The Basilica is home to a lovely organ, with live performances throughout the day (or at least when I was there.) It is also home to a meridian line and sundial commissioned by Pope Clement XI.

And that concludes my trip to Italy! It was a beautiful place full of history, architecture and delicious food. I would love to return again some day and see all the other myriad of places I wasn't able to visit on this trip.

There's so much world to explore and see. I can hardly wait for my next trip!

Wild Hawaii

I first visited Hawaii back in 2012. I was surprised to find that there was a prolific population of feral chicken and cats. I was entranced by these rather majestic strays and dedicated a good portion of my time stalking them with my camera.

Six Feet Under

The third day in Rome was rainy and gray, and as a result there's pretty much no pictures in this post.

In the morning we went to see "Bocca della Verità", or the "mouth of truth". Apparently this worn down piece of stone is famous for having been featured in the movie "Roman Holiday".

After that we took a bus, past the city walls of old Rome, to one of the many catacombs scattered around the outskirts of Rome. Burials were not allowed within the city walls of ancient Rome. Le Catacombe di San Callisto is known for having up to 16 popes buried there, among other martyrs and other figures in early Christianity. The Catacombs are managed by a monastic order that offers guided tours in English, French, Italian, German, and Spanish.

Since it was an "indoor day", our next stop was Basilica di San Clemente. This church is extremely interesting structurally due to the present church being built on an earlier converted church built in the 1st and 2nd centuries, and below that are foundations from a building during the Roman Republic. It's quite amazing and the stairs go down several levels to reach the lower levels. It was used for a period as a "safe house" of sorts and there is a trench where a fresh water spring was directed to run.

I thought I took pictures but it turns out I didn't.

In keeping with the "dead people" theme of the day, next stop was "The Protestant Cemetery" or "Cimitero Acattolico" (non-Catholic cemetery). It is located near the Pyramid of Cestius. The cemetery contains the tombs of non-Catholic foreigners, in particular, the graves of famous English poets Keats and Shelley.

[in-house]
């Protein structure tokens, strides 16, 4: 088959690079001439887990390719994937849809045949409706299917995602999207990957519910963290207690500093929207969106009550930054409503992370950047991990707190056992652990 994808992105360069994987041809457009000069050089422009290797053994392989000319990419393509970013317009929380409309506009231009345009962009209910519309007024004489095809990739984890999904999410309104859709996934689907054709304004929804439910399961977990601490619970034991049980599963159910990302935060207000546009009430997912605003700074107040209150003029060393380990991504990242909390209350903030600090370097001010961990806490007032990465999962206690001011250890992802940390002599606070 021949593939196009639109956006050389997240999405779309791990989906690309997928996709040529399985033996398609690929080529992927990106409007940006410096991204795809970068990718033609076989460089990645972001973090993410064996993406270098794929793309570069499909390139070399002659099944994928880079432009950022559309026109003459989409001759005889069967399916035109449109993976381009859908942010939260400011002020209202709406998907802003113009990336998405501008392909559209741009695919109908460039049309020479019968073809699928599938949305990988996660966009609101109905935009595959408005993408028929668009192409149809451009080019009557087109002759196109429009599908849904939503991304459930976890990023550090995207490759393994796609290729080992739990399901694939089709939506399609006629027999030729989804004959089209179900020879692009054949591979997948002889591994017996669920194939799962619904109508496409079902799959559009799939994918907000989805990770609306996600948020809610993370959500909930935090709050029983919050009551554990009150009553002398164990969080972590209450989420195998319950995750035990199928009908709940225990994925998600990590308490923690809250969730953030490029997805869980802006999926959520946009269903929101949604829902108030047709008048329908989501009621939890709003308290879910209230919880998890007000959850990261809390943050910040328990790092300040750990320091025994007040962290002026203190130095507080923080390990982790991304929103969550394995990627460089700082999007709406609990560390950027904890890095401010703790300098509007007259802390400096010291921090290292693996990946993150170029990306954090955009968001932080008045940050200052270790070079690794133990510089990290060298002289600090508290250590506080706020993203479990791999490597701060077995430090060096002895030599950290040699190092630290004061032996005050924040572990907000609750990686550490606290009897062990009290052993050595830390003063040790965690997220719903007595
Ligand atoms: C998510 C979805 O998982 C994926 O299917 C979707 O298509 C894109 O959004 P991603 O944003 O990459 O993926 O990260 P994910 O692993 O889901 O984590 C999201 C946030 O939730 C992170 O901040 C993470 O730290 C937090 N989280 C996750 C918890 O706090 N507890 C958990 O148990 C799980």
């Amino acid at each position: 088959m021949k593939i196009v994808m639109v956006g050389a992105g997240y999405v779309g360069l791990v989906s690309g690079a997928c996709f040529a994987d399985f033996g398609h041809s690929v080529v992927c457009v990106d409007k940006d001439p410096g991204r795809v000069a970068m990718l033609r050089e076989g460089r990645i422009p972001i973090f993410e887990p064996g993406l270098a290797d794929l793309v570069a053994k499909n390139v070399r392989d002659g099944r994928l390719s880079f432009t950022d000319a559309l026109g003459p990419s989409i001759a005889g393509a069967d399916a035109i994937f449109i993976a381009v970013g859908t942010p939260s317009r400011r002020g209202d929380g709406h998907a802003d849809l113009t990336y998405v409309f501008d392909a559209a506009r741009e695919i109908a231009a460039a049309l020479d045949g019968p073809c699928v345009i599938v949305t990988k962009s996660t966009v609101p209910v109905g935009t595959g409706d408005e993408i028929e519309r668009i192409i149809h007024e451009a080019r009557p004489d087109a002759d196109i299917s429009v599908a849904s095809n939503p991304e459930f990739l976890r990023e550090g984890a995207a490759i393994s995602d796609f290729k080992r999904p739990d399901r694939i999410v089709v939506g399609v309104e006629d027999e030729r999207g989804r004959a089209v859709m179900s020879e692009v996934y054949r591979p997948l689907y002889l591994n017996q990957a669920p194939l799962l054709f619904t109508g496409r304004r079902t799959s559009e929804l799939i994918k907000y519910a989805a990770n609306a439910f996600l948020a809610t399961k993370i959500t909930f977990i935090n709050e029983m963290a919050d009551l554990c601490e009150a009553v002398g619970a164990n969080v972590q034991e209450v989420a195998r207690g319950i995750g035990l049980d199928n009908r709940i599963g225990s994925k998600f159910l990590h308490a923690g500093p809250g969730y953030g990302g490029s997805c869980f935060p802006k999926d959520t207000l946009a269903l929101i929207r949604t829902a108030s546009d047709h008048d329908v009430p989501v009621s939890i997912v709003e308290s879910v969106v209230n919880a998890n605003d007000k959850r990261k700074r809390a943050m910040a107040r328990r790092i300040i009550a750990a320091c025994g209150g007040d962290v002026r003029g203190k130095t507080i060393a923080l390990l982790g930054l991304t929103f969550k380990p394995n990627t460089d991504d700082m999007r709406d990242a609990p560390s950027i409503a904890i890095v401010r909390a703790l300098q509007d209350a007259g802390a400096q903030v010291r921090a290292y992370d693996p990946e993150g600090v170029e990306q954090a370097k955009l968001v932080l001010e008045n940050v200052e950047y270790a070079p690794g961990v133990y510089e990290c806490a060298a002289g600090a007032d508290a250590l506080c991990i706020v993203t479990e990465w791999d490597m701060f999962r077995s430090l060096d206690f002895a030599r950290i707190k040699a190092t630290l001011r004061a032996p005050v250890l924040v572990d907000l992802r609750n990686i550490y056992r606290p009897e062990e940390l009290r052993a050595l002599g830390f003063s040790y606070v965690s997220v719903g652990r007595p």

Then it was off to one of the many famous plazas of Rome. The Piazza del Popolo ("People's Square") is famous for its symmetrical layout featuring a relocated Egyptian obelisk in the middle of the plaza, and flanked visually by twin churches (Santa Maria del Miracoli and Santa Maria in Montesanto) at the entrance.

It can be extremely difficult to get a good shot here due to the high number of tourists milling about. The road does slope up a  bit facing the churches, so I recommend standing back more, almost to the archway.

To tie it into our theme of the day, Piazza del Popolo used to be one of the chosen executions sites of the Papal state during the 18th and 19th centuries. The public executions consisted of everything from simple beheading to hanging and quartering. 

It was here that I had the most expensive cup of cappuccino I have ever had in my entire life. I was feeling a bit unwell due to the cold and dampness, and desperately needed to sit down somewhere warm and have a hot drink. Unfortunately I chose Rosati, a famous cafe open since 1923. I suppose it was nice to see the atmosphere but I don't fancy paying 8 euros for a small cup of coffee. The cappuccino was indeed very good, but I don't see any particular reason to patronize this cafe unless either you have money to burn or really like fancy atmospheres.

After that it was to the famous "Spanish Steps" at Piazza di Spagna. Story goes that it used to be a famous spot for pretty girls to linger in hopes of catching the eyes of a painter. Later on, supposedly it was to try and catch the interests of famous movie directors.

There is of course also the famous scene from Roman Holiday of Audrey Hepburn on the steps.

The famous fountain, Fontana della Barcaccia, by Bernini was unfortunately undergoing restoration work, and so had was covered by rather ugly scaffolding.

The streets leading up to the Spanish Steps are all occupied by couture and luxury brands. Peddlers just steps away were hawking counterfeit goods. I wasn't there to shop, but had to stop to take a picture of the Dior store front.

A little ways away, there was a cart selling roasted chestnuts! A warm and welcome reprieve from the seeping coldness. I also finally manage to get a nice clear picture of one of the many Fiats roaming the streets of Italy.

Dinner that night was pizza! One seafood pizza and one with zucchini and prosciutto. The next day was to be the last in Rome and Italy.